In this sense, it is not refutable that businesses, due to the general goal of raising income, have in a way contributed to the occurrence of such environmental problems through various means.
Therefore, with the global trend of addressing these environmental concerns through the individual level, I believe that businesses must also take part in the effort through lowering the ecological footprint of their operations. The term ecological footprint pertains to the overall usage of resources as well as release of byproducts which may be applied at the business level (Global Footprint Network [GFN], 2009). Businesses consume and pollute at an elevated rate gains a greater ecological footprint which means that the business significantly adds to environmental damage.
Hence, in order for businesses to gain a lower ecological footprint rating, examples of what can be done including the use of alternative power sources, taking consideration of harvesting and fishing limits, shifting or imposing more efficient trade routes, and using more energy efficient processes or machinery. It is apparent that adopting a business practice that places the welfare of the environment into consideration may not be as complex as commonly thought of.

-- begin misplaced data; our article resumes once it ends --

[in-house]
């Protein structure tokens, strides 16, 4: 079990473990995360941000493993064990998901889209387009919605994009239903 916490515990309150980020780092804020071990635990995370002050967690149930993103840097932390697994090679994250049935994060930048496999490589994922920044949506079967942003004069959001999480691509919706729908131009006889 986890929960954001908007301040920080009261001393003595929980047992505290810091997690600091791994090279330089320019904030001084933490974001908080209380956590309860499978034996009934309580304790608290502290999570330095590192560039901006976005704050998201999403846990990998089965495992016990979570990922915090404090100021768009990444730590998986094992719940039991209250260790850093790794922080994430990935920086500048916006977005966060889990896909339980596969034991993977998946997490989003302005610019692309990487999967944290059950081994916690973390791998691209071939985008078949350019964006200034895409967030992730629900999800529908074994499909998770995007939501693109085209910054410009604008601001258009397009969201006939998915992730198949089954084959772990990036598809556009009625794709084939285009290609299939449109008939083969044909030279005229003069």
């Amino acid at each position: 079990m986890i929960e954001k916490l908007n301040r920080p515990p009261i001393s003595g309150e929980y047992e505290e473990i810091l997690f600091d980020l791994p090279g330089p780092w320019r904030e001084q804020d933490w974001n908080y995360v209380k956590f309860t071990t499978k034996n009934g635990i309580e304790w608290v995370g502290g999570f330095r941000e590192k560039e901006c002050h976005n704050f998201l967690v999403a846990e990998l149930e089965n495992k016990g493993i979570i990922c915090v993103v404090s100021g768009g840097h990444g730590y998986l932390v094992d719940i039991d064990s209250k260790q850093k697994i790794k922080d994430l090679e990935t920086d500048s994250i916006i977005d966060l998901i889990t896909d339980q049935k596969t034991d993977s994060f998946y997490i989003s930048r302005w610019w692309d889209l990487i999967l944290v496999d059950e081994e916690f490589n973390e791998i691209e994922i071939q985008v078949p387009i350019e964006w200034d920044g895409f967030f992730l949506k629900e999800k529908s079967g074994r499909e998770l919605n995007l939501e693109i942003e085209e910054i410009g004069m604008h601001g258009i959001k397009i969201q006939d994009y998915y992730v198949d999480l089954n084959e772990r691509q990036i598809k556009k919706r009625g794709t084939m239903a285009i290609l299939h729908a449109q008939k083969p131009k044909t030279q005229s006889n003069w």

In fact, some of the practices might even lead into bigger savings, as the use of more efficient devices most commonly results in the reduction of operating costs for example.
Aside from benefits that businesses must consider, the most important idea that business leaders must keep in mind is that if in the future the environment worsens further to the point of humans being eliminated, then such a future will indeed be not good for business. Reference Global Footprint Network. (2009, April 27). Overview. Footprint Basics. Retrieved June 8, 2009, from http://www. footprintnetwork. org/en/index. php/GFN/page/footprint_basics_overview/.